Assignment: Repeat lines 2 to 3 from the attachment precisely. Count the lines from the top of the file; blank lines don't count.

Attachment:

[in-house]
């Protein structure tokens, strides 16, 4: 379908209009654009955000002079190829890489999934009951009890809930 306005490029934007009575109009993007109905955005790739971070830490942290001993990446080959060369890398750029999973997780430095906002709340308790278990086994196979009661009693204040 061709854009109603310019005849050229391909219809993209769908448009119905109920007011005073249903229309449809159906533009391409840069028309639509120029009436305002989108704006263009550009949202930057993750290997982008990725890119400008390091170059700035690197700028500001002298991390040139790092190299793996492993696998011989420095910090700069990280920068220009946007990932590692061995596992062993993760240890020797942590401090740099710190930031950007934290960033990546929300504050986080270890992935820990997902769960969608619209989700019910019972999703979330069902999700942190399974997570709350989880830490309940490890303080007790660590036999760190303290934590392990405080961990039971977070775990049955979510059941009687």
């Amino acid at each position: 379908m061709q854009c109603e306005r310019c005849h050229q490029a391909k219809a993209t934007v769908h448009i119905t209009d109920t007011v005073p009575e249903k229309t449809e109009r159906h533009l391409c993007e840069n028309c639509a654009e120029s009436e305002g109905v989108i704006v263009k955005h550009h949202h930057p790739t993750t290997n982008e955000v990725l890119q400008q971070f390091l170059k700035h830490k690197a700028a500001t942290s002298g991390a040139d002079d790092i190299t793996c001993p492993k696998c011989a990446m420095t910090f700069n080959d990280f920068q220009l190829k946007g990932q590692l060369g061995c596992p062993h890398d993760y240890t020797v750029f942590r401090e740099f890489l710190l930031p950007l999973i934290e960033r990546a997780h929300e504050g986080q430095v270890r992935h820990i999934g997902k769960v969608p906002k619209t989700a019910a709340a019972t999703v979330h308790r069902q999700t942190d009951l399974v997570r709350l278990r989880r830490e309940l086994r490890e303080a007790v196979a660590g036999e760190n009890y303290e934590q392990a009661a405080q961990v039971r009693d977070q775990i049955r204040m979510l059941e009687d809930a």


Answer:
């Protein structure tokens, strides 16, 4: 379908209009654009955000002079190829890489999934009951009890809930 306005490029934007009575109009993007109905955005790739971070830490942290001993990446080959060369890398750029999973997780430095906002709340308790278990086994196979009661009693204040 061709854009109603310019005849050229391909219809993209769908448009119905109920007011005073249903229309449809159906533009391409840069028309639509120029009436305002989108704006263009550009949202930057993750290997982008990725890119400008390091170059700035690197700028500001002298991390040139790092190299793996492993696998011989420095910090700069990280920068220009946007990932590692061995596992062993993760240890020797942590401090740099710190930031950007934290960033990546929300504050986080270890992935820990997902769960969608619209989700019910019972999703979330069902999700942190399974997570709350989880830490309940490890303080007790660590036999760190303290934590392990405080961990039971977070775990049955979510059941009687």
């Amino acid at each position: 379908m061709q854009c109603e306005r310019c005849h050229q490029a391909k219809a993209t934007v769908h448009i119905t209009d109920t007011v005073p009575e249903k229309t449809e109009r159906h533009l391409c993007e840069n028309c639509a654009e120029s009436e305002g109905v989108i704006v263009k955005h550009h949202h930057p790739t993750t290997n982008e955000v990725l890119q400008q971070f390091l170059k700035h830490k690197a700028a500001t942290s002298g991390a040139d002079d790092i190299t793996c001993p492993k696998c011989a990446m420095t910090f700069n080959d990280f920068q220009l190829k946007g990932q590692l060369g061995c596992p062993h890398d993760y240890t020797v750029f942590r401090e740099f890489l710190l930031p950007l999973i934290e960033r990546a997780h929300e504050g986080q430095v270890r992935h820990i999934g997902k769960v969608p906002k619209t989700a019910a709340a019972t999703v979330h308790r069902q999700t942190d009951l399974v997570r709350l278990r989880r830490e309940l086994r490890e303080a007790v196979a660590g036999e760190n009890y303290e934590q392990a009661a405080q961990v039971r009693d977070q775990i049955r204040m979510l059941e009687d809930a």